Working Paper

Working Paper 98 (2017)   

Spirituality as a political instrument:
The Church, the Kremlin, and the creation of the 'Russian World'


Published 12.9.2017

Veera Laine & Iiris Saarelainen
Finnish Institute of International Affairs

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This Working Paper analyses the way in which the Russian state and the Russian Orthodox Church use the claims related to spirituality in their public diplomacy in domestic and foreign policy matters. A key impetus for the study has been the "conservative turn” in Russian politics since 2012, when the state leadership placed traditional, spiritual-moral values at the core of the political discourse and thus paved the way for the Russian Orthodox Church to become an even more influential actor in politics.

The "Russian World” concept has been an important keyword both for representatives of the Kremlin and the Church alike in recent years. The emphasis on conservative values functions as a partial support basis for the current state leadership, which benefits from the high level of trust that the Church enjoys as an institution. In domestic politics, the Church has used formal institutions for promoting legislative changes which aim, for example, at condemning offending religious people’s feelings and decreasing punishments for domestic violence.

In the foreign policy context, the actors support each other in representing the distinctive Russian values that contradict the "Western” ones – a move that can be seen as a securitization process. The "Russian World” concept functions as a geopolitical metaphor that resembles the concept of Holy Rus, reinforcing the idea of spiritual connections between all Russians, not only within the borders of today’s Russian Federation. In Ukraine, which both the Kremlin and the Church consider to be a part of the Russian World, the Church has been compelled to consider the division of Ukrainian Orthodox Churches and possible losses for the Moscow Patriarchate. In Syria, the Church has expressed strong support for the Kremlin’s actions.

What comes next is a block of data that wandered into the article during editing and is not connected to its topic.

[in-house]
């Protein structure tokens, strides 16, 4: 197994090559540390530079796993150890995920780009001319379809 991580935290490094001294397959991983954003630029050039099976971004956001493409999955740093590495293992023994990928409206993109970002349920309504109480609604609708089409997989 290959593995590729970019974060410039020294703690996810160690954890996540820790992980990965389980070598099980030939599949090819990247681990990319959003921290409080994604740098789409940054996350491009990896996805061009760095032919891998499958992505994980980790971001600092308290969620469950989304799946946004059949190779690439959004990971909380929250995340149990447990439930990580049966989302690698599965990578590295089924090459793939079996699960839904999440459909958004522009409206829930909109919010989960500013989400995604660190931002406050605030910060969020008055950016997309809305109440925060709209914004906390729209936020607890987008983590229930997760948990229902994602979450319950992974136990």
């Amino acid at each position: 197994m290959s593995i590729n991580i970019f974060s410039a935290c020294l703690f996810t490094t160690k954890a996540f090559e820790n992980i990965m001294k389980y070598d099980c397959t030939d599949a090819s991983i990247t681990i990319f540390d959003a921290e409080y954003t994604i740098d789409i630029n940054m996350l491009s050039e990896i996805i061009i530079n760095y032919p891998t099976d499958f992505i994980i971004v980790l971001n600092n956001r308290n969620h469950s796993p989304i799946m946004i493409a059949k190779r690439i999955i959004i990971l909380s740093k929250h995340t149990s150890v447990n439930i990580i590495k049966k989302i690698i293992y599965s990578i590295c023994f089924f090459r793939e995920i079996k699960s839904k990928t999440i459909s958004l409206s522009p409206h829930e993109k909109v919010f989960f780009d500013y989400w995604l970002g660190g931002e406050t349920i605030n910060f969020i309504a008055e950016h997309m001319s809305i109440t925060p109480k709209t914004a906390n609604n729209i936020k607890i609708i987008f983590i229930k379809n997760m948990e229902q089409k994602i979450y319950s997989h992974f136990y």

The interests of Church and state are not always fully congruent. The Church is not merely the Kremlin’s puppet; it functions as its own, sometimes internally divided entity. Thus far, it seems that both the Kremlin and the Church have benefitted from their cooperation. The Working Paper concludes that by consolidating spiritual values as being reminiscent of a state ideology, the Russian Orthodox Church and the state leadership have made it increasingly difficult to change the course of the "conservative turn” in the future. The "spiritual” legacy of Putin’s era will have a long-lasting influence on Russian politics.

 

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